Comics for Kids is a Tishomingo, MS non-profit organization that has been "delivering the gift of comic books to underprivileged and special needs children and also spreading a positive message that someone in the world outside of their primary caregivers cares about them and their future" since 2011. While the non-profit doesn't have an active website, the organization was active on both Twitter and Facebook, and had over 20,000 followers on Twitter. The organization had often called on donations for its group on various social media platforms.
The non-profit came under intense scrutiny this week after its founder (and only employee) Michael Whitehead, allegedly posted a picture of a child holding a certificate on the organization's Twitter account, stating that he would give the youth one comic for every retweet he received. The original tweet has allegedly been deleted, but the picture was originally used in the tweet below from last week:
Jase loves to read comics and draw super heroes. He was named most artistic in his class today. Please retweet! pic.twitter.com/kEc11RtQCx— Closed (@comics4_kids) May 21, 2014
After commenting (in another deleted tweet) that he'd have to give away a large number of comics due to the number of retweets, it was pointed out that the child shared the same last name as Whitehead, and when confronted Whitehead quickly admitted that it was his second cousin. Whitehead clarified in a later tweet that he was not giving the cousin donated comics despite using the non-profit's Twitter account after a user pointed out that it was illegal for non-profit organizers to give donations to family members.
Other users began to question whether Whitehead was actually helping children or if his motives were less than benevolent. Several creators noted that they had never received a tax receipt or donation slip and that, outside of two identical photos of stacked USPS envelopes, the organization had no documentation on either Twitter or Facebook of actually giving books to children at all.
Whitehead defended his organization, stating that he had given comics to over 6,400 kids since 2011, and that he had given comic books away at several events including a Halloween event last fall. He then claimed that he was considering turning Comics for Kids for-profit, so that he would no longer have to answer to critics. In particular, Whitehead lashed out at the Comics Therapy podcast after podcast host Aaron Meyers asked about the organization's practices, particularly when it appeared that Whitehead was soliciting donations for his cousin through the non-profit's account. Whitehead accused the podcast of accusing him of stealing comics (despite the podcast not actually mentioning Comics for Kids in an episode), and encouraged his Twitter followers to leave negative reviews on Comic Therapy's iTunes' page.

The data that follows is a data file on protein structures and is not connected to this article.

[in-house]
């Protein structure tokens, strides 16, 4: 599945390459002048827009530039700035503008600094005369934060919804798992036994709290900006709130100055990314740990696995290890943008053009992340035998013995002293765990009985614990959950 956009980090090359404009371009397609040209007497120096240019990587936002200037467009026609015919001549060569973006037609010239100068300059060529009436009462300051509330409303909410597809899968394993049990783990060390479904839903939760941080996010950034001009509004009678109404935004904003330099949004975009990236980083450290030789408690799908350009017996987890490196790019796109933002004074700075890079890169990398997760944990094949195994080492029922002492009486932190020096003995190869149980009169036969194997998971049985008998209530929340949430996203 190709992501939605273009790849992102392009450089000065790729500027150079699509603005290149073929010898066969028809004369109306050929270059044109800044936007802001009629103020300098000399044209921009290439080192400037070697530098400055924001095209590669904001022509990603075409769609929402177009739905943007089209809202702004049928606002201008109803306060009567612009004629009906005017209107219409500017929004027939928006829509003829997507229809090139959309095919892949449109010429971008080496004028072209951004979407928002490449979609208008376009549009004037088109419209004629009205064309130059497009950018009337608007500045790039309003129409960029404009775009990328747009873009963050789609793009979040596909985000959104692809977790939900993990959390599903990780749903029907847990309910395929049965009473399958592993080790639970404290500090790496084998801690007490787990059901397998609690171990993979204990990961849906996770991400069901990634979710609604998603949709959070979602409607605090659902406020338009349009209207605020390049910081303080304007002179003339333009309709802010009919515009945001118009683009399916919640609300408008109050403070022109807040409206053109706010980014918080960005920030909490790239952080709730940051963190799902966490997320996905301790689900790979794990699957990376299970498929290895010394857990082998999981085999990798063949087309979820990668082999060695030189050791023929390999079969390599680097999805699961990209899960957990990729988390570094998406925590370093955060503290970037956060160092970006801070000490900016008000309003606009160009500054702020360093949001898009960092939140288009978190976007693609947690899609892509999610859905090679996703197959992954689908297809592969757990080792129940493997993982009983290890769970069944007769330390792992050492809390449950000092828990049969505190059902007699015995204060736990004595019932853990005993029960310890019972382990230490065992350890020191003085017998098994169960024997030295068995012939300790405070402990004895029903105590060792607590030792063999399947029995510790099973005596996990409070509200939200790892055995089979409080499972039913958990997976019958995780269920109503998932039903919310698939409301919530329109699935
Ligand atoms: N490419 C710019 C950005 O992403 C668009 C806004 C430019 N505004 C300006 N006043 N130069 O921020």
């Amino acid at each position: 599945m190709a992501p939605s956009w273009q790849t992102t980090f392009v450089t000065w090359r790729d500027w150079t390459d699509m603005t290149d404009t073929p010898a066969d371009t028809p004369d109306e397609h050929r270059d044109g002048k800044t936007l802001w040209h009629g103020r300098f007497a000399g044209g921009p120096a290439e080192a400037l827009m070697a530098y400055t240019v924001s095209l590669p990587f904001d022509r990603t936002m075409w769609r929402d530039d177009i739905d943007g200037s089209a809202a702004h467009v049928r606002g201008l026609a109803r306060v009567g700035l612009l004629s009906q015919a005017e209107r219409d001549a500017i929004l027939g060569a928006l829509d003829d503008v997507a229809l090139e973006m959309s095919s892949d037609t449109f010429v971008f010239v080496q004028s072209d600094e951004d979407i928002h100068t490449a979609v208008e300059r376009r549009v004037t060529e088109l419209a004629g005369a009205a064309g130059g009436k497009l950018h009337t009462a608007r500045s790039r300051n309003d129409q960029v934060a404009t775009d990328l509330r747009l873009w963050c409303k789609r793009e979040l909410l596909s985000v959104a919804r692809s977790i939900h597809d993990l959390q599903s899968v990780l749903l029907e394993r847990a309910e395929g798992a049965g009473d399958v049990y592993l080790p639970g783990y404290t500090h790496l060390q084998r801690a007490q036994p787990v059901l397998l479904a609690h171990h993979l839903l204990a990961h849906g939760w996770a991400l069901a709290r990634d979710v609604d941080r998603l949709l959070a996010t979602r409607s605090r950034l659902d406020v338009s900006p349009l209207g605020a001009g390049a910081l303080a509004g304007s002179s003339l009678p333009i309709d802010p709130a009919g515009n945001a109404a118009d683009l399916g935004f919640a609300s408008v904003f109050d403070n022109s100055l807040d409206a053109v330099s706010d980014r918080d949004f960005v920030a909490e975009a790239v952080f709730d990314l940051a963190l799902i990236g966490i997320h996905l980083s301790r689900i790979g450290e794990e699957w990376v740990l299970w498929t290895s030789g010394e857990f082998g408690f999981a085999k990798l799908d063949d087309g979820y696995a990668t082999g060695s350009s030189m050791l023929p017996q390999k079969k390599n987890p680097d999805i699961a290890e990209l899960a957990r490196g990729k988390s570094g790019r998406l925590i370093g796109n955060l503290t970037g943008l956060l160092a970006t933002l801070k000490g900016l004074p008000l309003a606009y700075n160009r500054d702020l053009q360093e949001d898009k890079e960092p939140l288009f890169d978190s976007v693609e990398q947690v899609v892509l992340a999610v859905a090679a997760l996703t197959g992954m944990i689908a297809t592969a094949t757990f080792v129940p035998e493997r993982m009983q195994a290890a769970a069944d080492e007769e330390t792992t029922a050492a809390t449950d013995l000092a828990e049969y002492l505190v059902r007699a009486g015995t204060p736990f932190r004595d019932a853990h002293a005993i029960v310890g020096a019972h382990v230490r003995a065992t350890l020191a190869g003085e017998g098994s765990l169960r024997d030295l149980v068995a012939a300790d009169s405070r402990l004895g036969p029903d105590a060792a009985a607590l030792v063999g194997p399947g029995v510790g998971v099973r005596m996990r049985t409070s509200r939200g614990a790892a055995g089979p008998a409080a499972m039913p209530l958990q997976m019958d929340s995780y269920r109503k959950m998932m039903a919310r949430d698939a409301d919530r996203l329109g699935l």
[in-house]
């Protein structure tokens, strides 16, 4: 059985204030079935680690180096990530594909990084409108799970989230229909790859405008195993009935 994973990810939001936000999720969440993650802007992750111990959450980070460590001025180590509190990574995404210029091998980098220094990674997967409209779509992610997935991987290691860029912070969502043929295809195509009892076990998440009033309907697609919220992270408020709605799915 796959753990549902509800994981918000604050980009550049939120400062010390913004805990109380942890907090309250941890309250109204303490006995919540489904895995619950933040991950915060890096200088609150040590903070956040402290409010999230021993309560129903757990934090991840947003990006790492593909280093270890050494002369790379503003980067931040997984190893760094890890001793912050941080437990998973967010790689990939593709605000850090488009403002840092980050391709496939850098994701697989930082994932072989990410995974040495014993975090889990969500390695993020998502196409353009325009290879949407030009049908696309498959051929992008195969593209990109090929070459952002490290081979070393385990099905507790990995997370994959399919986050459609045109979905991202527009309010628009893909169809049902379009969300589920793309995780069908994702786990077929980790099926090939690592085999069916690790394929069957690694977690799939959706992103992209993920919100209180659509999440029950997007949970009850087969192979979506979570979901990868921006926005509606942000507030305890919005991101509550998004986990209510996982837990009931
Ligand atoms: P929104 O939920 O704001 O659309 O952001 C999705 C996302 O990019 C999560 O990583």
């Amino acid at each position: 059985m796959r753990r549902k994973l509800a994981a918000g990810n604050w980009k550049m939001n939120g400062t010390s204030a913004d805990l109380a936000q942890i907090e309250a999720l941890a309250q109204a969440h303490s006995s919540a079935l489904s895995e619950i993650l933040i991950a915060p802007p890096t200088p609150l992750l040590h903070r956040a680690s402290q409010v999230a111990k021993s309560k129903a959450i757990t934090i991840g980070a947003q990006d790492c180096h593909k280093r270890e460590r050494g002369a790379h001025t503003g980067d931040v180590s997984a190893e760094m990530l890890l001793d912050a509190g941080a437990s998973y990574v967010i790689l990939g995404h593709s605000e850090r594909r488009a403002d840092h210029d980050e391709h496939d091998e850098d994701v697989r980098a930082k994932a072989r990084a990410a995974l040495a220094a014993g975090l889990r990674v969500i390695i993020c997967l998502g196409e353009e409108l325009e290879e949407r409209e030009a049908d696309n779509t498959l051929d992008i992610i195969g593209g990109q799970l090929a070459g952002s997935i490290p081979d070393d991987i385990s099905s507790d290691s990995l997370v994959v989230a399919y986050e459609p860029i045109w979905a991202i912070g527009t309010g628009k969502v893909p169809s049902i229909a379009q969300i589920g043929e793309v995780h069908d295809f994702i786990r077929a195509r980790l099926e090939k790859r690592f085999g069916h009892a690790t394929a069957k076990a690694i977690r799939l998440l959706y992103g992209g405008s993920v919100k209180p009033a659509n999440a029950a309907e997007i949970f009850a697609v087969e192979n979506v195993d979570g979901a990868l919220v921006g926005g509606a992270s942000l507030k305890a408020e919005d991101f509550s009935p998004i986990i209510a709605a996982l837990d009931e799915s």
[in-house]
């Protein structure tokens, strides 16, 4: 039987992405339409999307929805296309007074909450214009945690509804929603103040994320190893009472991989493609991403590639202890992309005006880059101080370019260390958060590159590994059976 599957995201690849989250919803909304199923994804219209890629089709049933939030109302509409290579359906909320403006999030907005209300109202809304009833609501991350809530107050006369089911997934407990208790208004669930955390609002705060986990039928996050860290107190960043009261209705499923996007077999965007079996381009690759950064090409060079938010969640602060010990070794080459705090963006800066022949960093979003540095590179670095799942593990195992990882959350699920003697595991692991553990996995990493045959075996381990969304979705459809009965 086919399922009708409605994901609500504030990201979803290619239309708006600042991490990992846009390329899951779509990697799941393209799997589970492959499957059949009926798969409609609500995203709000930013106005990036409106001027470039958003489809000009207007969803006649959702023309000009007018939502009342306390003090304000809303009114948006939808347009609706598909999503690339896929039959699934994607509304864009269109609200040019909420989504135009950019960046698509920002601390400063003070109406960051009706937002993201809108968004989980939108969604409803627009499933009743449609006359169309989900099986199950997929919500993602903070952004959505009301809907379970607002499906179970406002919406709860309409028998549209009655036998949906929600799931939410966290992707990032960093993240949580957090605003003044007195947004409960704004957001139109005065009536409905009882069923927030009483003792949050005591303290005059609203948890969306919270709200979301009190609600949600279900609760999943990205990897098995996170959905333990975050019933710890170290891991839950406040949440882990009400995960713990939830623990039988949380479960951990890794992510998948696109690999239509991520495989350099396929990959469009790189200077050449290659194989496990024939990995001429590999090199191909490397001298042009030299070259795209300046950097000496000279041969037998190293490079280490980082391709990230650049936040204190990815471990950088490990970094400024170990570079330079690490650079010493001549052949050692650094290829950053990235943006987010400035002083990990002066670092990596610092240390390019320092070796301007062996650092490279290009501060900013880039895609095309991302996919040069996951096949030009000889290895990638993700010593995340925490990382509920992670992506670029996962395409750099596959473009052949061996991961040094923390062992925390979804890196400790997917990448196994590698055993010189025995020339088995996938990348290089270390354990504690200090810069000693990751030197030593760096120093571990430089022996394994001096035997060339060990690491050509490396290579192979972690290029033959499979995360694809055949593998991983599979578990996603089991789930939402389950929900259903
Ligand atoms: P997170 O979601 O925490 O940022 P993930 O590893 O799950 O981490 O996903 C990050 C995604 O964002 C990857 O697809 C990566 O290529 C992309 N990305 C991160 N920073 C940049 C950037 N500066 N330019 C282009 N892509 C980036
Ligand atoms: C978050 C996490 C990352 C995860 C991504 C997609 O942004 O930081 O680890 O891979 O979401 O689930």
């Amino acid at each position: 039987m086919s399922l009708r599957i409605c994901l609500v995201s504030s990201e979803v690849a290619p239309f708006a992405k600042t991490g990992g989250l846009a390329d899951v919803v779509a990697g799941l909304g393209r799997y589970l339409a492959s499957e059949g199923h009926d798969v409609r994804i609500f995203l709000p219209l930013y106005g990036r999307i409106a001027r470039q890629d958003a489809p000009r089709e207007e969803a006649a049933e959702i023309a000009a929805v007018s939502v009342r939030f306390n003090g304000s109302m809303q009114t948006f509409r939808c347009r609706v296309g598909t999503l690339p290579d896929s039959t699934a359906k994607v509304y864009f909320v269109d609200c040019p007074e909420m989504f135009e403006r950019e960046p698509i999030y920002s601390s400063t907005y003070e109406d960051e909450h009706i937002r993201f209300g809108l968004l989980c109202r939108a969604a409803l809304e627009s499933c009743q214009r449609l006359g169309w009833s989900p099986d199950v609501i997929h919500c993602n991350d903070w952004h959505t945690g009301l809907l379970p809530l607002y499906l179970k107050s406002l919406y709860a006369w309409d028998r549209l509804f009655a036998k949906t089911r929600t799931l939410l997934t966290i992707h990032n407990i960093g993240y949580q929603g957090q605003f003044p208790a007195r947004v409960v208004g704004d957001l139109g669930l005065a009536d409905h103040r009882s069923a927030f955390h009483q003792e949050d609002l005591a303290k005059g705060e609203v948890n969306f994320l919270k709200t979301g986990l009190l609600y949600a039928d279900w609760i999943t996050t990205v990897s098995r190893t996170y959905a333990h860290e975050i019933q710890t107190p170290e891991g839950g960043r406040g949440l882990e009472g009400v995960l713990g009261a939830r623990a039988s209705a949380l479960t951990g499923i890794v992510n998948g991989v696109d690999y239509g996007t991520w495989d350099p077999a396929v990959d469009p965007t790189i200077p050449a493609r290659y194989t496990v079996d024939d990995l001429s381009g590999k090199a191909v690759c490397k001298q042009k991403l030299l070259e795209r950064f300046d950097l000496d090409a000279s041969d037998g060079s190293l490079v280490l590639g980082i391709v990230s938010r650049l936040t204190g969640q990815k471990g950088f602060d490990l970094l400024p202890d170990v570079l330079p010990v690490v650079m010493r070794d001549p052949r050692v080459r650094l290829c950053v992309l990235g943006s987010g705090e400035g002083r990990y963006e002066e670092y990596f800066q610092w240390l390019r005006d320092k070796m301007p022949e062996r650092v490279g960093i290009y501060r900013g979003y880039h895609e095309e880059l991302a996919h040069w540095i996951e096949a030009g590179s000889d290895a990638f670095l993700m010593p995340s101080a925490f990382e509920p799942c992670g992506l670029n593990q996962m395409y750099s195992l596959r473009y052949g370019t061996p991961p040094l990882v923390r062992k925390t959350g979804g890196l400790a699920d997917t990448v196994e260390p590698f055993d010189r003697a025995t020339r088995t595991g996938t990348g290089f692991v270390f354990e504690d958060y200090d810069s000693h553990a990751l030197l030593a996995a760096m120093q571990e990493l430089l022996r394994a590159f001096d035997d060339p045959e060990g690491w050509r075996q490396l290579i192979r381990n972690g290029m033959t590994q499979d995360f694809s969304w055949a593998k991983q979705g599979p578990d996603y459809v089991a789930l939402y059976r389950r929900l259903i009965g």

Whitehead later backtracked, claiming that he only encouraged followers to leave "a review" of the podcast, and didn't specify to leave negative ones. He did maintain, however, that Comics Therapy's hosts were somehow spearheading an effort to bully him online and taint his non-profit's name.
When Comics Therapy organizer Aaron Meyers noted the negative reviews he received and posted about it on Twitter, a number of people came to the podcast's defense, including creator Mark Waid, and further took Whitehead to task for his Twitter messages.
.@comics4_kids So is directing your followers to hate-spam an iTunes podcast because they (RIGHTFULLY) called you on a bad move, asshole.— Mark Waid (@MarkWaid) May 30, 2014
@MarkWaid no, it was not Mark. But neither was Superman getting married to Lois.— Closed (@comics4_kids) May 30, 2014
.@comics4_kids Everyone makes mistakes (it's my superpower). But ginning up a hate mob to defend your screw-up is loathsome.— Mark Waid (@MarkWaid) May 30, 2014
@MarkWaid you are defending someone that said I was guilty of a federal crime!!!!!— Closed (@comics4_kids) May 30, 2014
@MarkWaid I've been on the phone all day with people calling asking me with questions about fraud!!!— Closed (@comics4_kids) May 30, 2014
.@comics4_kids You represent a non-profit that hinges on goodwill. A smart one combats misinformation with truth, not counterattacks.— Mark Waid (@MarkWaid) May 30, 2014
@MarkWaid yes I am defending my self. I admitted the mistake last night— Closed (@comics4_kids) May 30, 2014
As of this morning, the backlash has seemingly caused Whitehead to shut down his organization. He announced that he was shutting the non-profit down and pulled down the organization's facebook page. He also stated that his remaining donations would be given to Goodwill over the weekend.
It should be noted that Comics for Kids is not associated with a similarly named non-profit, Comics4Kids, an Oregon based non-profit with similar goals. That non-profit has appeared at events such as Emerald City Comic Con,
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